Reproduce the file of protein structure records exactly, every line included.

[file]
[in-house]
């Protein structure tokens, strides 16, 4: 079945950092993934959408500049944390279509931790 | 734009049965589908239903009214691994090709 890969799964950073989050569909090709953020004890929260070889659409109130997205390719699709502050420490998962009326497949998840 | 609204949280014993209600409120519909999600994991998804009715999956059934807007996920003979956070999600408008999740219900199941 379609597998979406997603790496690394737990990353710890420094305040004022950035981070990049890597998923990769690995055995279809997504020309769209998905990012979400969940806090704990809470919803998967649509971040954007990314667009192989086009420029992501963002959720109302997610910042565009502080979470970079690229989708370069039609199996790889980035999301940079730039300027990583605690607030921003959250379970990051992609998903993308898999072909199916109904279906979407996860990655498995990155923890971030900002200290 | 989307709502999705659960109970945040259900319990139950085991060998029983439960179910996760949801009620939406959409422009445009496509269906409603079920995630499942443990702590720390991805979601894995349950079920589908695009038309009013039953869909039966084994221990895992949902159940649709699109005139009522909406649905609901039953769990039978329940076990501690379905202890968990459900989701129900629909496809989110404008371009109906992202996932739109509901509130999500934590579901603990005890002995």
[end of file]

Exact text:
[in-house]
């Protein structure tokens, strides 16, 4: 079945950092993934959408500049944390279509931790 | 734009049965589908239903009214691994090709 890969799964950073989050569909090709953020004890929260070889659409109130997205390719699709502050420490998962009326497949998840 | 609204949280014993209600409120519909999600994991998804009715999956059934807007996920003979956070999600408008999740219900199941 379609597998979406997603790496690394737990990353710890420094305040004022950035981070990049890597998923990769690995055995279809997504020309769209998905990012979400969940806090704990809470919803998967649509971040954007990314667009192989086009420029992501963002959720109302997610910042565009502080979470970079690229989708370069039609199996790889980035999301940079730039300027990583605690607030921003959250379970990051992609998903993308898999072909199916109904279906979407996860990655498995990155923890971030900002200290 | 989307709502999705659960109970945040259900319990139950085991060998029983439960179910996760949801009620939406959409422009445009496509269906409603079920995630499942443990702590720390991805979601894995349950079920589908695009038309009013039953869909039966084994221990895992949902159940649709699109005139009522909406649905609901039953769990039978329940076990501690379905202890968990459900989701129900629909496809989110404008371009109906992202996932739109509901509130999500934590579901603990005890002995």